And: "To a number of more dovish lawmakers in Congress, additional sanctions threaten to erode the already minimal amount of trust between Washington and Tehran. "There are very hawkish voices being raised and there is a push for additional sanctions in the Senate," Rep David Price (D-NC) told The Cable. "I think it's ill-timed." Read the rest here.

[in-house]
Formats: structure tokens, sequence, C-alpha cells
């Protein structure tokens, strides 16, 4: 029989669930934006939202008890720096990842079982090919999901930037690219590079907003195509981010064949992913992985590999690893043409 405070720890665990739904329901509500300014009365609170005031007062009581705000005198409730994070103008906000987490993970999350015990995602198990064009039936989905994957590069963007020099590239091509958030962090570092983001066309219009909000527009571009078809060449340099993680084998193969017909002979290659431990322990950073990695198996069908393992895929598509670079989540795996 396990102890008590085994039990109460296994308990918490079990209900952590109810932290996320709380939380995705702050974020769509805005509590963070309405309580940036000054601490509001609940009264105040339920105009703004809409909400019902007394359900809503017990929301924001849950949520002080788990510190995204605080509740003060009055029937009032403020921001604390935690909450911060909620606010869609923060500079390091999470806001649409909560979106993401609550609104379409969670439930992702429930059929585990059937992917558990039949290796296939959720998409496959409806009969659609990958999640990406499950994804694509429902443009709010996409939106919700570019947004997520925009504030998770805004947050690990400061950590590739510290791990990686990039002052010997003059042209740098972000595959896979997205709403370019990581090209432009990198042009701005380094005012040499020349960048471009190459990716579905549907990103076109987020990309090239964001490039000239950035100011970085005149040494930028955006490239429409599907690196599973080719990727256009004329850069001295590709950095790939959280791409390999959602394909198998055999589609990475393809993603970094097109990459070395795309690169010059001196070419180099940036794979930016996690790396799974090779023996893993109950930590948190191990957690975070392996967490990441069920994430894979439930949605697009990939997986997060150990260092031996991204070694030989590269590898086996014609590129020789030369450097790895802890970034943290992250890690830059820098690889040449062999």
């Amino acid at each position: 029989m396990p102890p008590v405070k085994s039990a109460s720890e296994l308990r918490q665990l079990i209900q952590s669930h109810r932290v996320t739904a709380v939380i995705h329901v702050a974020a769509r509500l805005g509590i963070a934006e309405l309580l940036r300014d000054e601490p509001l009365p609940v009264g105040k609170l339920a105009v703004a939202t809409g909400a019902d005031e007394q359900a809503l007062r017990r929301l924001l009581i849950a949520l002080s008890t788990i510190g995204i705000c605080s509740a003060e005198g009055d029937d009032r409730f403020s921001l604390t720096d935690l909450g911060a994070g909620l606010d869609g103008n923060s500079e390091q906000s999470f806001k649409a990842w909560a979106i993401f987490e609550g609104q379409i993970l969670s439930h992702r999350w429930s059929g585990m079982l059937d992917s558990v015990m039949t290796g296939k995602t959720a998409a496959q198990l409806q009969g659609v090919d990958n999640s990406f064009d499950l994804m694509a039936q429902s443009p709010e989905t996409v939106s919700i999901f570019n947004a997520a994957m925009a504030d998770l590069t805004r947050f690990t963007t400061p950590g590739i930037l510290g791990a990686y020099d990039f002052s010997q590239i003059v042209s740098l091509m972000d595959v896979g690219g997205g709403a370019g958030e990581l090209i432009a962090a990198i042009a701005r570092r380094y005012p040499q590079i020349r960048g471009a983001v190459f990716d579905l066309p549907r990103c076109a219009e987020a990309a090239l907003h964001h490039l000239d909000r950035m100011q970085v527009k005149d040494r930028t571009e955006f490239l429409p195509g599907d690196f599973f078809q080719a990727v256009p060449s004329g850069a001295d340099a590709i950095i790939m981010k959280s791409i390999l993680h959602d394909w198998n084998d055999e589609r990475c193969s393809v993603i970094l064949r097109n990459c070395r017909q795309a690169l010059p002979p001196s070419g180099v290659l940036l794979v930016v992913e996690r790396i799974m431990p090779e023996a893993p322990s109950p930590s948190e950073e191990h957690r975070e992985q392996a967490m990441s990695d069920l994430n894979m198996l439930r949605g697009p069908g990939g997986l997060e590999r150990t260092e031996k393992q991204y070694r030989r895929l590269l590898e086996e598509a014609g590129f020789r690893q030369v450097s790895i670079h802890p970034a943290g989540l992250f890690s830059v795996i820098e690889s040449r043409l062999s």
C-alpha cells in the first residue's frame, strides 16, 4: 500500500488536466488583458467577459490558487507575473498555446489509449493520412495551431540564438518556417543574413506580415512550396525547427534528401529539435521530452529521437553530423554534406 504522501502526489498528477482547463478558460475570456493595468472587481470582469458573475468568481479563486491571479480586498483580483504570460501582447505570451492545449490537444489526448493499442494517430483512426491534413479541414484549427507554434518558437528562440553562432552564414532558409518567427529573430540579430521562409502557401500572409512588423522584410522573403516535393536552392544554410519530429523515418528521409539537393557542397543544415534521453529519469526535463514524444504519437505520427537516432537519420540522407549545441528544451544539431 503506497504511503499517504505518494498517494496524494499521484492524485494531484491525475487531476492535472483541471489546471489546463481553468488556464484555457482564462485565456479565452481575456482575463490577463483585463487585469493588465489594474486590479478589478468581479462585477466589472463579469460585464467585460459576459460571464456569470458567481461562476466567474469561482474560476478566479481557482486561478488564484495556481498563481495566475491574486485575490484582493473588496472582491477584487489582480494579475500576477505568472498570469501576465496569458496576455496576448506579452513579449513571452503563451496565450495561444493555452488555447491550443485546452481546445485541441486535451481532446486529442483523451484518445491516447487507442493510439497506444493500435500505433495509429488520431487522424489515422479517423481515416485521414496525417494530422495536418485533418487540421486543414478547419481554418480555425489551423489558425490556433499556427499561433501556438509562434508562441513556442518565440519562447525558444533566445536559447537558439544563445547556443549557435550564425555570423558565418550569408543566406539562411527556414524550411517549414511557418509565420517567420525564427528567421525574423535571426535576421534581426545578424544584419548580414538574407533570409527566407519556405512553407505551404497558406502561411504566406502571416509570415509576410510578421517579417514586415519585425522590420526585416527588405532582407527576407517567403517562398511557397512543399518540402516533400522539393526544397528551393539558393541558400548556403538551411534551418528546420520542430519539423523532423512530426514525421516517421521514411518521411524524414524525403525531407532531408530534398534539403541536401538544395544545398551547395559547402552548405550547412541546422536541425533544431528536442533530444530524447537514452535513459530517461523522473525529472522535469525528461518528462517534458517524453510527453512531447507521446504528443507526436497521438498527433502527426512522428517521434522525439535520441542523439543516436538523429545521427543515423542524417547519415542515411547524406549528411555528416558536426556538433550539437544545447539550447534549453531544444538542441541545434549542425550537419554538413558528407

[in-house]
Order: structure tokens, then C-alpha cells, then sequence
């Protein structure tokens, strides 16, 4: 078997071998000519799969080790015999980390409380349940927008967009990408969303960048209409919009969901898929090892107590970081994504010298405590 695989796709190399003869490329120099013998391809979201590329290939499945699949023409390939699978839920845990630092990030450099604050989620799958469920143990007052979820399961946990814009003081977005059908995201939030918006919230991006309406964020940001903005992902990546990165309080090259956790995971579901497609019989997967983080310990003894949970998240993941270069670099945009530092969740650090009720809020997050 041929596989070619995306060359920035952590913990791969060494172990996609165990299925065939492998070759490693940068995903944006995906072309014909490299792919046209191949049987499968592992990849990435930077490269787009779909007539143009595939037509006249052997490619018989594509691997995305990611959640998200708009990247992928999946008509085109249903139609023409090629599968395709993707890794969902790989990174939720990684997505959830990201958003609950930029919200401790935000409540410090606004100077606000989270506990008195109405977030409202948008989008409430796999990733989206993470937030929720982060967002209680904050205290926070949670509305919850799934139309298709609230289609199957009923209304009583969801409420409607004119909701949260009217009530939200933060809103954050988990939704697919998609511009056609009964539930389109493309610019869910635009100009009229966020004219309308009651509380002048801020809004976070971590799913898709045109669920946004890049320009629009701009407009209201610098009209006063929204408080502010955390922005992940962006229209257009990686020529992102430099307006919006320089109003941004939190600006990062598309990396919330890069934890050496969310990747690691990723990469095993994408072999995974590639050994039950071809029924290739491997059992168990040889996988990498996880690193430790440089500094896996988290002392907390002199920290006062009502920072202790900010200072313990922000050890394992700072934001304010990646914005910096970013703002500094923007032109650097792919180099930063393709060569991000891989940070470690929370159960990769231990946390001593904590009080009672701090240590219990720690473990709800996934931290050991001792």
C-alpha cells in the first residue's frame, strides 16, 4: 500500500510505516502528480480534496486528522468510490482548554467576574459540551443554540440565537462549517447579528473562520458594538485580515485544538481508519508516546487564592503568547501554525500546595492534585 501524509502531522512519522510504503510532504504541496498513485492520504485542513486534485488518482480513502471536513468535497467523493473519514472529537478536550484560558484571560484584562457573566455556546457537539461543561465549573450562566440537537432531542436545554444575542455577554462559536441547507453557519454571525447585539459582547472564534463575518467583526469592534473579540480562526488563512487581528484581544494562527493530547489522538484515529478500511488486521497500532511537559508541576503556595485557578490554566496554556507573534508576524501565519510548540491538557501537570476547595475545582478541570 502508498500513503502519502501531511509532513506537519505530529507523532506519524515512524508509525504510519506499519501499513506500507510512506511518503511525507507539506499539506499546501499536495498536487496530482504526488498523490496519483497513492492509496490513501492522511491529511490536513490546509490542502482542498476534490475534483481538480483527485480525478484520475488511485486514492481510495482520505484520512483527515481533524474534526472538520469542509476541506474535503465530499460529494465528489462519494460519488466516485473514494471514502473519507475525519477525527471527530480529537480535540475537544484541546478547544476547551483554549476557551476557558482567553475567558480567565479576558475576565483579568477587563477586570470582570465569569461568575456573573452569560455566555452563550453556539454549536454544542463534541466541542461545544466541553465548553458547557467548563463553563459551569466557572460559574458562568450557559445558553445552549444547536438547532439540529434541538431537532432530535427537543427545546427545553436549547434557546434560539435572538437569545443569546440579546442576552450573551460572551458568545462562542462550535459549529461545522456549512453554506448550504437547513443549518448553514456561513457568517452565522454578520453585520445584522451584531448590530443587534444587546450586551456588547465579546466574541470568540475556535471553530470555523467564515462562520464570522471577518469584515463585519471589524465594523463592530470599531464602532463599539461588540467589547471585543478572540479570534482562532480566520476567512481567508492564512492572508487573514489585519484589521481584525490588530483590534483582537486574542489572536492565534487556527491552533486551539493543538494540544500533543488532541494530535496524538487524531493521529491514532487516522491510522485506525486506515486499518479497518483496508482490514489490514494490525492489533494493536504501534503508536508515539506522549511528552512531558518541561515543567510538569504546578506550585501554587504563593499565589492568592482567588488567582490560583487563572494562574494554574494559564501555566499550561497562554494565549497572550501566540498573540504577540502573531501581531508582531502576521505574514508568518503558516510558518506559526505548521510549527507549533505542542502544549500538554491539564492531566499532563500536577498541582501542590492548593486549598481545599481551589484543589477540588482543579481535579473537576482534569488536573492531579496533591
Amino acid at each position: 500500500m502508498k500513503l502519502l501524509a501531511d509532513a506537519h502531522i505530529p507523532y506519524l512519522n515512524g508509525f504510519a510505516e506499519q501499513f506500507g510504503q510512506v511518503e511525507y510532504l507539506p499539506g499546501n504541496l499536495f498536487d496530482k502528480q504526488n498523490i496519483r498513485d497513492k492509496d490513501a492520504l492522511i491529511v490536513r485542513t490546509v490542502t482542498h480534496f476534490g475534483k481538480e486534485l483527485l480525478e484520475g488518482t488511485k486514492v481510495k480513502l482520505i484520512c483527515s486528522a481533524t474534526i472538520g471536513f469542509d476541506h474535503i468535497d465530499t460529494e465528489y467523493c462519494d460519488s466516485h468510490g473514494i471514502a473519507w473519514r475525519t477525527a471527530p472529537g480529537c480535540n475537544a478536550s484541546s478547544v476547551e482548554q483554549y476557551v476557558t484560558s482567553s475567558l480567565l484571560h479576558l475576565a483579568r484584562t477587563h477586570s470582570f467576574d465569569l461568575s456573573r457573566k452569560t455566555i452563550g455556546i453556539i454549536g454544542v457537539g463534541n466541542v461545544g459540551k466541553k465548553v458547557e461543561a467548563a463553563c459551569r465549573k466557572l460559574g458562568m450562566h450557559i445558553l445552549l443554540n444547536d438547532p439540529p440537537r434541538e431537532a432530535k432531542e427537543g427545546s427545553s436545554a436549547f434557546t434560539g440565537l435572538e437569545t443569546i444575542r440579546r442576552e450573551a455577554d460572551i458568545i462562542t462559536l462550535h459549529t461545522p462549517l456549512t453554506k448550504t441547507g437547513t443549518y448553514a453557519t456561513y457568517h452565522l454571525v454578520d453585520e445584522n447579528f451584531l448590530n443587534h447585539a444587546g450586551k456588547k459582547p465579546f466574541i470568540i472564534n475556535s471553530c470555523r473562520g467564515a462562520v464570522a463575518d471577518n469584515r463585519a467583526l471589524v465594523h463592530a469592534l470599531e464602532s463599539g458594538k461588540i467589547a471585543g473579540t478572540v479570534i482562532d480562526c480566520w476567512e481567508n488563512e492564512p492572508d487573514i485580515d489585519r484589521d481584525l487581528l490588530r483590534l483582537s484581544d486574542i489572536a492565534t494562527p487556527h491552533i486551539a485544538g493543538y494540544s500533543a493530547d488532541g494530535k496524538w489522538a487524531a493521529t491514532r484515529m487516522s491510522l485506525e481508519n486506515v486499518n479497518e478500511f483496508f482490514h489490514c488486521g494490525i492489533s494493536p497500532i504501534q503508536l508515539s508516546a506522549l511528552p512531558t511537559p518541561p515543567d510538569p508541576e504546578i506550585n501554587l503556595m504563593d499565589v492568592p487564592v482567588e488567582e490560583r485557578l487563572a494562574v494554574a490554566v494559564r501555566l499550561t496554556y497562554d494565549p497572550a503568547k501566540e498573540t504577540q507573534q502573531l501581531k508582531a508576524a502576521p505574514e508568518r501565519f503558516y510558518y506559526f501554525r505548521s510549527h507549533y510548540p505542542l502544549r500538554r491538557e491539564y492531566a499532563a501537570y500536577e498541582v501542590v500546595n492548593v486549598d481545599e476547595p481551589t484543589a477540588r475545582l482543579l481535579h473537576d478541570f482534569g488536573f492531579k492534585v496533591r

Page Oner in the WaPo: Documents reveal big NSA role in drone srikes. Greg Miller, Julie Tage and Barton Gellman: "It was an innocuous e-mail, one of millions sent every day by spouses with updates on the situation at home. But this one was of particular interest to the National Security Agency and contained clues that put the sender's husband in the crosshairs of a CIA drone. Days later, Hassan Ghul - an associate of Osama bin Laden who provided a critical piece of intelligence that helped the CIA find the al-Qaeda leader - was killed by a drone strike in Pakistan's tribal belt. The U.S. government has never publicly acknowledged killing Ghul. But documents provided to The Washington Post by former NSA contractor Edward Snowden confirm his demise in October 2012 and reveal the agency's extensive involvement in the targeted killing program that has served as a centerpiece of President Obama's counterterrorism strategy." The rest here.